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Biomedical Optics & Medical Imaging

Rapid detection of cancer-DNA biomarkers and nanoparticles

A new, seamless, sample-to-answer technology (high-conductance dielectrophoresis) enables rapid analysis of high-molecular-weight DNA clusters and drug-delivery nanoparticles based directly on whole blood.
19 August 2010, SPIE Newsroom. DOI: 10.1117/2.1201007.003153

The ability to rapidly isolate cancer-related DNA biomarkers and drug-delivery nanoparticles directly from whole blood is a major challenge for early disease detection and nanomedicine. Using a microarray dielectrophoretic (DEP) device (in which a force is exerted on dielectric particles subjected to a nonuniform electric field) and new DEP parameters, we have demonstrated that we can rapidly isolate and directly detect high-molecular-weight (hmw) DNA and nanoparticles from whole blood. DEP electric fields cause these components to separate from blood and become highly concentrated at specific DEP high-field regions (over the micro-electrodes), while blood cells move to the low-field regions. The blood cells can then be removed using a simple fluidic wash, while the hmw-DNA and nanoparticles remain highly concentrated.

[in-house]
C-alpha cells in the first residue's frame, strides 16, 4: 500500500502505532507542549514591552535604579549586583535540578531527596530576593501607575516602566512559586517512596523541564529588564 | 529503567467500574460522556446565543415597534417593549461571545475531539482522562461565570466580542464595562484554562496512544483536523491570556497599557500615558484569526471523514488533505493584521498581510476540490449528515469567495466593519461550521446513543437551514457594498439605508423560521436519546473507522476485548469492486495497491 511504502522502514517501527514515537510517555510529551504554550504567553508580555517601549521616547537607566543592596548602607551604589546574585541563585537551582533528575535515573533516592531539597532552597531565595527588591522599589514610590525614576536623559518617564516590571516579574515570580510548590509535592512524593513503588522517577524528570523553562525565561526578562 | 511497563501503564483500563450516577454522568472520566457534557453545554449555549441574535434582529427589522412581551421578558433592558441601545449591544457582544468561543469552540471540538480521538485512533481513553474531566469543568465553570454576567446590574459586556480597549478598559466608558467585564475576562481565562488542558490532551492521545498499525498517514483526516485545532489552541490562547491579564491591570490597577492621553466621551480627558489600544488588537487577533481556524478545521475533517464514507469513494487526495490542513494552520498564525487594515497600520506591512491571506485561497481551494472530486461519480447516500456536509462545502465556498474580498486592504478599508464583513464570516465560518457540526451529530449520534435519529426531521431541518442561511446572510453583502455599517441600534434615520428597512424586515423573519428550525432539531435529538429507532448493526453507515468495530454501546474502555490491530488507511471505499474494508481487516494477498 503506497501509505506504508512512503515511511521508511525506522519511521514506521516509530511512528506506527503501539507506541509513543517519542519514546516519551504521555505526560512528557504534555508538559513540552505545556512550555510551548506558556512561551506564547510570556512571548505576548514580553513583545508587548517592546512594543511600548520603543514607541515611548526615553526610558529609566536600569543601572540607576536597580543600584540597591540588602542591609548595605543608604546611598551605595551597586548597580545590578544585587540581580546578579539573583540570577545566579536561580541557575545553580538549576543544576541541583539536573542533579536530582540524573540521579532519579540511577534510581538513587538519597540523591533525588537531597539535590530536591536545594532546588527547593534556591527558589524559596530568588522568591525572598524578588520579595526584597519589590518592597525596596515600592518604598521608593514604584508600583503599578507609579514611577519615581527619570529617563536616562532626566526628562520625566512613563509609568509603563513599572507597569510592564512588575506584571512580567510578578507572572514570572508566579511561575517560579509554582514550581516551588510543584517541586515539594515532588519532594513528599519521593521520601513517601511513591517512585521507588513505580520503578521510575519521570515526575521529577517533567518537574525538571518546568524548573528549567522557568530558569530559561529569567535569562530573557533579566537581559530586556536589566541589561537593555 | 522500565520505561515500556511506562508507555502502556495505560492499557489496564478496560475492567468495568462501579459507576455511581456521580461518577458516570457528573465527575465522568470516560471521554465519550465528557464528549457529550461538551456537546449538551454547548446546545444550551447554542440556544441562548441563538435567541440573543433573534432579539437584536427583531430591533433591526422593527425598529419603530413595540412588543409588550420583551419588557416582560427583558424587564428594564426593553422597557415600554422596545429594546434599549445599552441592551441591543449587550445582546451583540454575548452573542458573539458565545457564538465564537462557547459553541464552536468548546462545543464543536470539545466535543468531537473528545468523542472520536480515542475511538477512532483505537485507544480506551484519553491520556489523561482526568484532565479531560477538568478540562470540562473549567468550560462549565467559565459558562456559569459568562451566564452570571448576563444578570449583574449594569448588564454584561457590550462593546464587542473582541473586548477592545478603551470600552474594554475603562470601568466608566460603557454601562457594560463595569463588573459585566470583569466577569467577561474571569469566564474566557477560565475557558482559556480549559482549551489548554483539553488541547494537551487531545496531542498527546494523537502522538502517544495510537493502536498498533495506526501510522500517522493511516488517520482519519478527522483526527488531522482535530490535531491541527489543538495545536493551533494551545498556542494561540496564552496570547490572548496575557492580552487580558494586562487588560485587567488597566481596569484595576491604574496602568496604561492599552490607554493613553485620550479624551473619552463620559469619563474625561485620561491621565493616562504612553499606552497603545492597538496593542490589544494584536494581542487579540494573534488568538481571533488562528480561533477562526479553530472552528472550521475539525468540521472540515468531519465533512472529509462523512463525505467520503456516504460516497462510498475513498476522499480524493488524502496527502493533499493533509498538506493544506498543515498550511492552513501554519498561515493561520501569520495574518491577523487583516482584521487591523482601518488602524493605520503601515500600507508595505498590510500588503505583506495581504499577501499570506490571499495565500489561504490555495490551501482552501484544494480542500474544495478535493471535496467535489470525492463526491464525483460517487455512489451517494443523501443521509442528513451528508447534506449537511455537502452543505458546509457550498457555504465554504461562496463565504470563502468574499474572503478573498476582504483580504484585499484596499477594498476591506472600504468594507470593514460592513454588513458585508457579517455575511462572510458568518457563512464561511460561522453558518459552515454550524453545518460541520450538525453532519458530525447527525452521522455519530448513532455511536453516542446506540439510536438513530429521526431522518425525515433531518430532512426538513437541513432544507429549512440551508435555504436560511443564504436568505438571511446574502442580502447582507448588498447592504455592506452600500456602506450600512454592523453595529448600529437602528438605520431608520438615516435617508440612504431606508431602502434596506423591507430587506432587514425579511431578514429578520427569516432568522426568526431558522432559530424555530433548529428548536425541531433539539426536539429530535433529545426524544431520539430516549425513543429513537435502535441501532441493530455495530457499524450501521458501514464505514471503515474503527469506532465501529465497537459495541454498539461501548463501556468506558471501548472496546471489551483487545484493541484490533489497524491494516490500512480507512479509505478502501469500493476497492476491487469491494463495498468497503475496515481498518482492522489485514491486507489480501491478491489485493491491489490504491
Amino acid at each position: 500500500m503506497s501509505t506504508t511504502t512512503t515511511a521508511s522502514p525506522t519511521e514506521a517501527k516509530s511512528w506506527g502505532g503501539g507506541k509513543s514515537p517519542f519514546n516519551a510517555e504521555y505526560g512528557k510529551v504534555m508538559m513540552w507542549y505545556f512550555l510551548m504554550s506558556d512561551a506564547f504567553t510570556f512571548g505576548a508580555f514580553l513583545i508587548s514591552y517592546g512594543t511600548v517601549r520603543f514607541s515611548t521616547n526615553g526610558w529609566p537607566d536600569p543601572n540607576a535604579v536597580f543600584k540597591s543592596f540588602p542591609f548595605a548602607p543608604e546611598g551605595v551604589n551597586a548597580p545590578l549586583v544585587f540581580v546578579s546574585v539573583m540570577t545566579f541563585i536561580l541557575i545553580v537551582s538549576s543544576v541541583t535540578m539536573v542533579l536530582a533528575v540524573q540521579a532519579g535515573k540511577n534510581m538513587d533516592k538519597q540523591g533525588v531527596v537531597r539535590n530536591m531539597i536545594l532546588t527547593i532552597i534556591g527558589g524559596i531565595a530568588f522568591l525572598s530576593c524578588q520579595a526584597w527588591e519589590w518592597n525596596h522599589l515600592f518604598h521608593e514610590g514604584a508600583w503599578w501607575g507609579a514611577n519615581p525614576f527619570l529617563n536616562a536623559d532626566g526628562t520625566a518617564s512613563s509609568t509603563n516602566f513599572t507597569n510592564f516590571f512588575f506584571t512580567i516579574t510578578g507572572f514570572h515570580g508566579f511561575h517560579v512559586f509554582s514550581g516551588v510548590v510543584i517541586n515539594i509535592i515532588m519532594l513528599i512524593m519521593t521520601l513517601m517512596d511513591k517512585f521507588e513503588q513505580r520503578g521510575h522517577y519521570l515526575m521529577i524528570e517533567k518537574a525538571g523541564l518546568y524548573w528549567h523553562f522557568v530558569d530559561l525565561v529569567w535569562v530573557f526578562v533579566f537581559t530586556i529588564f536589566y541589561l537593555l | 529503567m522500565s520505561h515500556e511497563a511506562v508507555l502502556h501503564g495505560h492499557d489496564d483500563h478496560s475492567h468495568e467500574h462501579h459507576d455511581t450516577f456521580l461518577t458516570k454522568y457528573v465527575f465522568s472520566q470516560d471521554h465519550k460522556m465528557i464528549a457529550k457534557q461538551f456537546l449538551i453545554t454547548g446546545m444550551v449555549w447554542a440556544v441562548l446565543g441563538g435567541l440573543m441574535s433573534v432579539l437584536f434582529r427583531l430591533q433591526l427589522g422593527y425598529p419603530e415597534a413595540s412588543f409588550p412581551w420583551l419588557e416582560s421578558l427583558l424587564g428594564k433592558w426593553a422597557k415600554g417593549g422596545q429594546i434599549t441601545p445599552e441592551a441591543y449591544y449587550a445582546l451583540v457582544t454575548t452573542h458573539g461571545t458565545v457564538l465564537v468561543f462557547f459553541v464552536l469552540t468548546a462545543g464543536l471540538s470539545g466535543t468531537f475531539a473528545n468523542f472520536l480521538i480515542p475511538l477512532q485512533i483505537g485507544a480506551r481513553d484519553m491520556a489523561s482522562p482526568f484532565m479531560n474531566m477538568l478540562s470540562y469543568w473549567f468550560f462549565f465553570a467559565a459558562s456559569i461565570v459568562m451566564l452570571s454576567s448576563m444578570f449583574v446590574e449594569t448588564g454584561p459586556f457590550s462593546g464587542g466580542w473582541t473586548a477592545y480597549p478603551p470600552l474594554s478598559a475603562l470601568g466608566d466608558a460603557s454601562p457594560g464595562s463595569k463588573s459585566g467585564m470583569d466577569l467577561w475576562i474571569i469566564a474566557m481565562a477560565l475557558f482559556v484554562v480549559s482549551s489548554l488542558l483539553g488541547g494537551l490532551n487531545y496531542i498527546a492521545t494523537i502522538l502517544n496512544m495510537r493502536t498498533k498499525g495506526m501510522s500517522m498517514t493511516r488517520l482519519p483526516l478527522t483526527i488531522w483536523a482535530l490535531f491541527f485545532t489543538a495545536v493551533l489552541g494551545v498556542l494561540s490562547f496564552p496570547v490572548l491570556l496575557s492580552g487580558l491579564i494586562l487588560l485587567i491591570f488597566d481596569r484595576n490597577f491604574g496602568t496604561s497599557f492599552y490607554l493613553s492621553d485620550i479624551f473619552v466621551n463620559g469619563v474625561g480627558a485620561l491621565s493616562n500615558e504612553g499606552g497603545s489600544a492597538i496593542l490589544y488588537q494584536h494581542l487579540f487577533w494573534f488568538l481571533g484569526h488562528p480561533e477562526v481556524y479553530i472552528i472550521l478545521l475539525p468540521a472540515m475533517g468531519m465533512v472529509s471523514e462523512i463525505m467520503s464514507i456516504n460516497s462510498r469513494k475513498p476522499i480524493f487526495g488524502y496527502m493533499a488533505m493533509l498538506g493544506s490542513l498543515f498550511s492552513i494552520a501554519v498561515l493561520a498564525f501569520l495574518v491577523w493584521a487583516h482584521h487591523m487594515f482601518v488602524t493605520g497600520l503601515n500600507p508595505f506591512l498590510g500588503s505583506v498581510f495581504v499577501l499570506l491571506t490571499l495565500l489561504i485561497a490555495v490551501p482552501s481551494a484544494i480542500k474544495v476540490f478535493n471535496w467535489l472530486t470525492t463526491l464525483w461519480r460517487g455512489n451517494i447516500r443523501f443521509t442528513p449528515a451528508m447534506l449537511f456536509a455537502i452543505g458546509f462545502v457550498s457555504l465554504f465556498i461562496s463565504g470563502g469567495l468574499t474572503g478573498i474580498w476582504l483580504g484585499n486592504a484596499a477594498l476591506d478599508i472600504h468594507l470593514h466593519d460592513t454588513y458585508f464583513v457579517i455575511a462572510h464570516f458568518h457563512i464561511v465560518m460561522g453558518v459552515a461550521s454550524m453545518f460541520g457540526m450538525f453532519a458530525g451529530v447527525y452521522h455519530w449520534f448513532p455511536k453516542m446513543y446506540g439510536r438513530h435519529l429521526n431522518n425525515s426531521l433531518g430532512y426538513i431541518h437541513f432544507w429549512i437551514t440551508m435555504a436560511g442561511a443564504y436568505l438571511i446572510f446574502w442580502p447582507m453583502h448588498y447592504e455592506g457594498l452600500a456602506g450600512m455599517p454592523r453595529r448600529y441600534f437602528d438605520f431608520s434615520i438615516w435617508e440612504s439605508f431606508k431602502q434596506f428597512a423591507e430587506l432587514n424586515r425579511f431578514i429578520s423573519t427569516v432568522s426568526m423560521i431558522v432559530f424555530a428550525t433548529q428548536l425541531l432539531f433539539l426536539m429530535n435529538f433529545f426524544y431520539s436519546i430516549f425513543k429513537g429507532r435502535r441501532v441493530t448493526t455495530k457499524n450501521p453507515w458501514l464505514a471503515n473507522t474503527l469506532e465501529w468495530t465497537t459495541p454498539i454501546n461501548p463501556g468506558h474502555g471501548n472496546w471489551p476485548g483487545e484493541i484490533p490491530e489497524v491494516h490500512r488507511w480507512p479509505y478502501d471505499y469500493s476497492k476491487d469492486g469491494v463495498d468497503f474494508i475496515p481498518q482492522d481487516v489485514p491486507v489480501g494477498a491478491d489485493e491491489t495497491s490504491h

Cell-free-circulating (cfc) DNA is an important biomarker for early cancer detection, consisting of hmw-DNA clusters that are released into the blood stream by premature death (necrosis) of tumor cells. Unfortunately, isolating and detecting this cancer-cell-derived DNA directly from complex samples (like blood) remains a challenge. In addition, with the significant level of activity now being directed at new drug-delivery nanoparticle therapeutics, it will also be important to develop rapid, sensitive, and inexpensive monitoring techniques for this nanomedicine application. Thus, a novel, robust technology is critically needed that will allow manipulation, isolation, and rapid direct detection of a variety of important nanoscale entities from whole blood and other biological samples.

DEP is a potentially useful separation technique that uses AC electric fields to manipulate cells and nanoparticles. Although high-resolution separation of cells, bacteria, viruses, and DNA has been carried out successfully using DEP, serious performance limitations have prevented development of practical applications. In particular, DEP's limitation to low-ionic-strength (conductance) solutions requires that blood be processed and diluted 50 to 100 times before separation. We recently developed a high-conductance (HC) DEP method that allows manipulation, isolation, and detection of both hmw-DNA nanoparticulates and nanoparticles under high-ionic-strength conditions.1–3